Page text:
Nostalgia notwithstanding, that Prudential building, at 50 plus years old, will bite the dust like the old Shamrock Hotel, part of which survives to this day. Parking garages are forever

Link to post
Share on other sites
Hey - I like that waterfall...

Glen

Sorry Glen. I can see why you might like it. No wish to offend your sensibilities. It's better at night and it's better when it's on--which, unfortunately, is not most of the time. That building, which btw has a great restaurant on top, is, however. singularly unesthetic and an eyesore (ok, imo) located as it is in the geographic center of the main campus of one of Houston's best assets. Surely we who work there, live in the neighborhood and do the bus-to-train transfer in front of it (me) deserve better. Incidentally, the building houses a garage and many fast food restaurants. Its interior is as bland and unexceptinal as its exterior. The one caveat is the elegant and tony Treviso's restaurant on the top floor, which, imo, is one of the most beautiful restaurant interiors in Houston.

Link to post
Share on other sites
I'm with Glen.  I like that waterfall (it's unfortunate that it is not consistently operating), and I like the whole building, especially considering that it is primarily a parking garage.  I think it was a creative and splendid way to "hide" a parking garage.

OK, a waterfall on a parking garage is an innovative and welcome site. But, that building is meant to be the 'student center' for a part of the med center 'campus' that sorely needed some services not readily available. The 'Commons', as it is called, was a much-discussed project because of its prominent location. It was intended to be a building for fast food, light retail, banking, meetings and a high-end restaurant. Of course, parking was an issue so the businesses would not have to depend solely on pedestrian traffic, and parking was included in the plan like in the St. Luke's Professional building between Main and Fannin. The building does look like a splendid parking garage though. (I don't mean that sarcastically.)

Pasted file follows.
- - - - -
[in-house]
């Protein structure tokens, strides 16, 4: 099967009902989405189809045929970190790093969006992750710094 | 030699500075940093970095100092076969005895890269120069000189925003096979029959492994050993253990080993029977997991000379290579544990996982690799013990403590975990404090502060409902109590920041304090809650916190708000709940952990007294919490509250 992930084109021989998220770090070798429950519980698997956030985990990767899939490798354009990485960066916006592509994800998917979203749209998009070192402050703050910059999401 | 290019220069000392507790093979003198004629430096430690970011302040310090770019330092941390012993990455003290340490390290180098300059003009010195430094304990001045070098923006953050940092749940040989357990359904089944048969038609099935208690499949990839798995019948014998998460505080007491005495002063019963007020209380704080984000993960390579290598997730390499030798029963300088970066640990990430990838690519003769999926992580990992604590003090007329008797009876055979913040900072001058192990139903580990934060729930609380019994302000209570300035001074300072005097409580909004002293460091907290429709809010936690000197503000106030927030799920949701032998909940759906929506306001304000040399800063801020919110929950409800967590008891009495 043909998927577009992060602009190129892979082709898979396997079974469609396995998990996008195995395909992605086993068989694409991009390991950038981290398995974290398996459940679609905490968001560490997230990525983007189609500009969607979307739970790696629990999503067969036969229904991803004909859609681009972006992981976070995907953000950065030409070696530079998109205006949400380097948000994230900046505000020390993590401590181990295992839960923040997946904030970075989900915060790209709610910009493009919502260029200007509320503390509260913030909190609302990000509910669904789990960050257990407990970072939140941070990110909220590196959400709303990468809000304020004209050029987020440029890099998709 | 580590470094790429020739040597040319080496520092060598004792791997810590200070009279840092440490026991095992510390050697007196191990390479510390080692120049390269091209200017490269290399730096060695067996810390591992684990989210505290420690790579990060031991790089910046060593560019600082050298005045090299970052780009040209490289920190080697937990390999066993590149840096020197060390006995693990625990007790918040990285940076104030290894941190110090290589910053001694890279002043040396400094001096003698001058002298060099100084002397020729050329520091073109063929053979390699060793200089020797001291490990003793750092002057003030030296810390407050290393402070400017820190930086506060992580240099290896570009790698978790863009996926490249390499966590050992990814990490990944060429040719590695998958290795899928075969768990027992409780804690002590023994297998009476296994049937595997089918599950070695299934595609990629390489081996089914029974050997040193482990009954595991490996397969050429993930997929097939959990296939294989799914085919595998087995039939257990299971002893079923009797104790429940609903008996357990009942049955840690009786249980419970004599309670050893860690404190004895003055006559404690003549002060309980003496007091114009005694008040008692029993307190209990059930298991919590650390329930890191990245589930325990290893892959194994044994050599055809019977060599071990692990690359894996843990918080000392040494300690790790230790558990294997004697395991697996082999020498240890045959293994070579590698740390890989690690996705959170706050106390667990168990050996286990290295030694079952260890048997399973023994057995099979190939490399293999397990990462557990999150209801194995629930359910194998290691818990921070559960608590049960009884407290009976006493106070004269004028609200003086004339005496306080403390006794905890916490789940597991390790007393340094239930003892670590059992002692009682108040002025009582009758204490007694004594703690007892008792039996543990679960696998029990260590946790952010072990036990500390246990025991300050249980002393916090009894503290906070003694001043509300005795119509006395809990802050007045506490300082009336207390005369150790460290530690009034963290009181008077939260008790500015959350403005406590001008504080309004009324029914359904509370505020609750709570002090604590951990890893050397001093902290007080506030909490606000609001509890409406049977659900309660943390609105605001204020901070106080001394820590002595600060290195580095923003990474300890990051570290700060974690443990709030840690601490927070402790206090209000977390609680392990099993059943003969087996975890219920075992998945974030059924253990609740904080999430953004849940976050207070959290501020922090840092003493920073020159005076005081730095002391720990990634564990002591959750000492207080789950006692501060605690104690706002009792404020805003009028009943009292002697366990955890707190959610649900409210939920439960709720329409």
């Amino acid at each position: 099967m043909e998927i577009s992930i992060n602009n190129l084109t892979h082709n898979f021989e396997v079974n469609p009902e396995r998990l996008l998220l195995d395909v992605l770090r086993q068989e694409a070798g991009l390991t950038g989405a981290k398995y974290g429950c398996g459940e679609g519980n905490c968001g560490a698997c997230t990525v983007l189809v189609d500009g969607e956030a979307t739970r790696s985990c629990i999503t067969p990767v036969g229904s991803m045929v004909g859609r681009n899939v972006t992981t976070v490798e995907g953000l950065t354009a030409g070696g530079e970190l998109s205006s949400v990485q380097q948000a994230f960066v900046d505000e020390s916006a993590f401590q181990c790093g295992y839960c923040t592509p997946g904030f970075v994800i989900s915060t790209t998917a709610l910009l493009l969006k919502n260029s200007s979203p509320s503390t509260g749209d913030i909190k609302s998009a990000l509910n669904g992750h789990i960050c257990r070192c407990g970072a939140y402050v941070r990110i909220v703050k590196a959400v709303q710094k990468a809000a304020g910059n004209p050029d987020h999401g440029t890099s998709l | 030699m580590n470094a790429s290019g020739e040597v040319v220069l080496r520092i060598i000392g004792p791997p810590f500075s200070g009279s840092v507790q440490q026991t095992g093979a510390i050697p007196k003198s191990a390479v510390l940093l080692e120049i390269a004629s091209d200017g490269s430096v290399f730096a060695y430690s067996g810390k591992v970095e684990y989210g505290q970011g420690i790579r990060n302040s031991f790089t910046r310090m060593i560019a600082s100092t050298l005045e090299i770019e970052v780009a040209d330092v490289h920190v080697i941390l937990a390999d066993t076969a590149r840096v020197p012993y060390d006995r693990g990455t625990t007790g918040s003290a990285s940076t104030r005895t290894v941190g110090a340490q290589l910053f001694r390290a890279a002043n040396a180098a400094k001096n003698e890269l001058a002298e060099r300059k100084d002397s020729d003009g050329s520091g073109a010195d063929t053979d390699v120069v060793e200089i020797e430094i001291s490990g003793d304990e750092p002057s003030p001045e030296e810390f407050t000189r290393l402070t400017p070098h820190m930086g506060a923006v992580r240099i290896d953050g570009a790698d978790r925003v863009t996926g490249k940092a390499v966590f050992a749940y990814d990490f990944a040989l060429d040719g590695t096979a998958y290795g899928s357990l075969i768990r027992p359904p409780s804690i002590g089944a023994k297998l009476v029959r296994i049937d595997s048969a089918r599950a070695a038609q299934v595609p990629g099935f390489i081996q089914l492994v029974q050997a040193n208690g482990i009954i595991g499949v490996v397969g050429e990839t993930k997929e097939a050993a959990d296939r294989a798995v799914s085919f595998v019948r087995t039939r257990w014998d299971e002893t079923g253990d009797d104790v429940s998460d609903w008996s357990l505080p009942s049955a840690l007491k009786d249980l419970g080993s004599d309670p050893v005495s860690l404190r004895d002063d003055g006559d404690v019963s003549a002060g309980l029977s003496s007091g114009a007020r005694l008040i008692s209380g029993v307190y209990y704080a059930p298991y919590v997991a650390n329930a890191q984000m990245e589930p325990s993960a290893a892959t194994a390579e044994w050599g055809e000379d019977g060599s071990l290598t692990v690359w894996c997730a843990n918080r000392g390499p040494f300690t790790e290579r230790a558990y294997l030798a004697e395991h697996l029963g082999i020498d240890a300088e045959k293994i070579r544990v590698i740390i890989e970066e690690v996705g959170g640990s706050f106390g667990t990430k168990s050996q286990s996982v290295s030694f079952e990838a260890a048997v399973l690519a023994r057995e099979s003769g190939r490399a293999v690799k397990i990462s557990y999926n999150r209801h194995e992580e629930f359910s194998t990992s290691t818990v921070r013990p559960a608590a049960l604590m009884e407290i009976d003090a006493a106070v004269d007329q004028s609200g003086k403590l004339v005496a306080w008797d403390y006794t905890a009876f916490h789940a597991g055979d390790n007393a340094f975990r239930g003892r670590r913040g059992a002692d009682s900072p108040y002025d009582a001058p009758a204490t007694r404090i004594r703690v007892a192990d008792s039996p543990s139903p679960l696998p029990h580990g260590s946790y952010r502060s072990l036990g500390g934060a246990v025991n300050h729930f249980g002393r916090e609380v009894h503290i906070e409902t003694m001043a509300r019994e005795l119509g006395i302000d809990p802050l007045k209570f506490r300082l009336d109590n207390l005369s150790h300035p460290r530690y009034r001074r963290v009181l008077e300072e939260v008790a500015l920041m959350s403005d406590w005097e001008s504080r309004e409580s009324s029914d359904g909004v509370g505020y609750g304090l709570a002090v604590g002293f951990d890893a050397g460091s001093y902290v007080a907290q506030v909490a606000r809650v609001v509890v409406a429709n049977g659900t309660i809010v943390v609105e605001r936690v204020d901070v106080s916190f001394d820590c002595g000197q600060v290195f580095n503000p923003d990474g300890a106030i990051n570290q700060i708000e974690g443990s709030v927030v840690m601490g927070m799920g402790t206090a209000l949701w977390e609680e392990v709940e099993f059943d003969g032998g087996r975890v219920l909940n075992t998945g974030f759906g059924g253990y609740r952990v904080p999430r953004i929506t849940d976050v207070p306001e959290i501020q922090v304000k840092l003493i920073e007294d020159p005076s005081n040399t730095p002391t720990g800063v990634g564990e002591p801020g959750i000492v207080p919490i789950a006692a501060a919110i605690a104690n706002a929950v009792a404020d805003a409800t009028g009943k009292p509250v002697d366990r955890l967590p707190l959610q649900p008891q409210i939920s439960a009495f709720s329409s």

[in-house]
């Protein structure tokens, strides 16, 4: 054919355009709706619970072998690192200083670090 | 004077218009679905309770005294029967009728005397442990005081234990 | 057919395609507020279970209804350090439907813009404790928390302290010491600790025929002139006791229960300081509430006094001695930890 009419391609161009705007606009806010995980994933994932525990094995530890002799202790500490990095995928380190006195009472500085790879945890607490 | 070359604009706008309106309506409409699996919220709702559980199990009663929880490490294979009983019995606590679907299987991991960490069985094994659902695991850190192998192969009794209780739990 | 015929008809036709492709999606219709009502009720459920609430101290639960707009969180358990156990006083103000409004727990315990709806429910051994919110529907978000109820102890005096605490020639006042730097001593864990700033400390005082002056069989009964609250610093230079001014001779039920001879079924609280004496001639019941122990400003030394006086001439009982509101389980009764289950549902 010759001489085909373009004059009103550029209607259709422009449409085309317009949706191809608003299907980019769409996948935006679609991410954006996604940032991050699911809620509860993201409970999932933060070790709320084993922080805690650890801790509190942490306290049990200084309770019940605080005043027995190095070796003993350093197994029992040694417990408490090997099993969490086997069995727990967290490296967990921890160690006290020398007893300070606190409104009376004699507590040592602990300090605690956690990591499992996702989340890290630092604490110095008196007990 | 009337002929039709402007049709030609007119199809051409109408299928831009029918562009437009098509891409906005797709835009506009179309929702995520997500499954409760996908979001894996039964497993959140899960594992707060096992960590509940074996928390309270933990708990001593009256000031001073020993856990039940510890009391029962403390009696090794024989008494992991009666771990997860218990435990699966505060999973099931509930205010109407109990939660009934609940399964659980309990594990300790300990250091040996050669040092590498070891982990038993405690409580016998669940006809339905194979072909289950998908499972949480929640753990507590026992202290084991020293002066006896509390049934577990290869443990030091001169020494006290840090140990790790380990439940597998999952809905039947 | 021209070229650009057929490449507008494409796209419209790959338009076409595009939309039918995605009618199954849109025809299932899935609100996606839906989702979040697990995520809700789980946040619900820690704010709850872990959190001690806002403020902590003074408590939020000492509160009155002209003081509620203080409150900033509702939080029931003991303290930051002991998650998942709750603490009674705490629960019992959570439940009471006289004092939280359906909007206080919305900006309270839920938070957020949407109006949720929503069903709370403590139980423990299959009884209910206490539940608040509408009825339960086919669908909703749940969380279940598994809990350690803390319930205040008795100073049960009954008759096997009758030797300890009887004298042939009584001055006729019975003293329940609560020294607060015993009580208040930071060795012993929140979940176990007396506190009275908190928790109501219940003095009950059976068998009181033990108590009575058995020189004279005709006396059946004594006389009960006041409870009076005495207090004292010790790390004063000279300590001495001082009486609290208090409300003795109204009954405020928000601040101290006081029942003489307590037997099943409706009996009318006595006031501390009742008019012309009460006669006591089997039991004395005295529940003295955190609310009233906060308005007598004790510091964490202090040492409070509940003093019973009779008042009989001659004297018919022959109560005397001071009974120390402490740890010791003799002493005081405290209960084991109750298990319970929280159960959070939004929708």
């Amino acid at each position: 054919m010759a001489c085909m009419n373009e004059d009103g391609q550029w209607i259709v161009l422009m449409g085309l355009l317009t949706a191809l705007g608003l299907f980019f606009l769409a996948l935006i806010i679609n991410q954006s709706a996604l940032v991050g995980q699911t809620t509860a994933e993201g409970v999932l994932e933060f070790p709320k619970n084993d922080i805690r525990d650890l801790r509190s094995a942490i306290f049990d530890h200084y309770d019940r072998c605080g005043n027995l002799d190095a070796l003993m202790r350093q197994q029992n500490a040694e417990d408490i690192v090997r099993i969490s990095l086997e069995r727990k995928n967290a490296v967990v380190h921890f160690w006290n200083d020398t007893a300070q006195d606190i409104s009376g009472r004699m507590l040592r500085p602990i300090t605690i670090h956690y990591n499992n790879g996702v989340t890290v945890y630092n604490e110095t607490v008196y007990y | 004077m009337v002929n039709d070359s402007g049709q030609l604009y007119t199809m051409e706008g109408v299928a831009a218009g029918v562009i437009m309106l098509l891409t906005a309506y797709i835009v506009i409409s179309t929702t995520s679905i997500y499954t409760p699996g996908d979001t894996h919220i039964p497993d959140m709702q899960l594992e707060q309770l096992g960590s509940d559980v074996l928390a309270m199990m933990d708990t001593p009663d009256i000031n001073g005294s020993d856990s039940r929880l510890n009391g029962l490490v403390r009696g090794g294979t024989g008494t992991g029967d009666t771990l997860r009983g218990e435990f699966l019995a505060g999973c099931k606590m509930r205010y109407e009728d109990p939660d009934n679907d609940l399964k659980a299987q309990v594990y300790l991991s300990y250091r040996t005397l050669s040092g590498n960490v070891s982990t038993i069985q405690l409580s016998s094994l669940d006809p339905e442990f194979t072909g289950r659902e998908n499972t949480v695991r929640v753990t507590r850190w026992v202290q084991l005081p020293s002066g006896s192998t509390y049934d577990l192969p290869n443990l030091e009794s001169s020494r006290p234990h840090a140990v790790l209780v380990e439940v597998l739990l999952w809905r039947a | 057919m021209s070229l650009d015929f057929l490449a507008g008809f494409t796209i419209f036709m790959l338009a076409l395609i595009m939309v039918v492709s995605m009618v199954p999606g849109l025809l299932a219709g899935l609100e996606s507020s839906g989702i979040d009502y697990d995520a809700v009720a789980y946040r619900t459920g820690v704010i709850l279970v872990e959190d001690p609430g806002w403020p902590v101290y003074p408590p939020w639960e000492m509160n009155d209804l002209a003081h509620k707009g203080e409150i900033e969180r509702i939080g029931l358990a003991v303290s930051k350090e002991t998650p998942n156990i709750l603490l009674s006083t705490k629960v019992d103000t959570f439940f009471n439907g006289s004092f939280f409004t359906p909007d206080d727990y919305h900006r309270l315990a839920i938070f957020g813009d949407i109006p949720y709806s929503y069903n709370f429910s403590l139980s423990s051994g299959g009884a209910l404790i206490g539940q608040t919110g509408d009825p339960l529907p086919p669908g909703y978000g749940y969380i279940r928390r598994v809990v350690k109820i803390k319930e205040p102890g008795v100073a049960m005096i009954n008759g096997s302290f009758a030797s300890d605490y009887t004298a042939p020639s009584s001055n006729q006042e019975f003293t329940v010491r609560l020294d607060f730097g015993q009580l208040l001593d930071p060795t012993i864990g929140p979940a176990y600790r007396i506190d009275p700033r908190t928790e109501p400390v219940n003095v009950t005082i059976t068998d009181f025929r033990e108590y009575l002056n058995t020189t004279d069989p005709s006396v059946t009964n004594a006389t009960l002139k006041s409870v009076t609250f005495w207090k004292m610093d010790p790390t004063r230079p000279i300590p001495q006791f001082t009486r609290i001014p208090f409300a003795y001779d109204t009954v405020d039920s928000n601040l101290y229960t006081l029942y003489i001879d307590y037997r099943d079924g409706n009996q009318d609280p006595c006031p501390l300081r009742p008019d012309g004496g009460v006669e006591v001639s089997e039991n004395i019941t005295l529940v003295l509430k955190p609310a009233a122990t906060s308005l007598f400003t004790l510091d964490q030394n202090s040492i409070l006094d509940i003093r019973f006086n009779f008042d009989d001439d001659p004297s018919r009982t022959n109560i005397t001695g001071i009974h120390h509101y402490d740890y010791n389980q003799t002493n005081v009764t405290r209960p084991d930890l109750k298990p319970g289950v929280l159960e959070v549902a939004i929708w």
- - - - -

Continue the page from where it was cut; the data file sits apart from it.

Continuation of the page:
Link to post
Share on other sites
  • 9 years later...

This topic may be old news but it's new to this new member of HAIF. As a native Houstonian and second generation employee of the cracker factory I'm thrilled to find it. I was even there when the last RITZ cracker came off the oven in '99.

I was not part of the demo crew that removed all of the equipment but was fortunate enough to visit twice after the new construction was in progress.

Link to post
Share on other sites
  • 5 years later...
  • 1 month later...
  • 2 weeks later...
  • Highrise Tower changed the title to John P. McGovern Campus
  • 6 months later...
  • 10 months later...
  • Highrise Tower changed the title to Texas Medical Center John P. McGovern Campus

Join the conversation

You can post now and register later. If you have an account, sign in now to post with your account.

Guest
Reply to this topic...

×   Pasted as rich text.   Paste as plain text instead

  Only 75 emoji are allowed.

×   Your link has been automatically embedded.   Display as a link instead

×   Your previous content has been restored.   Clear editor

×   You cannot paste images directly. Upload or insert images from URL.

Loading...


×
×
  • Create New...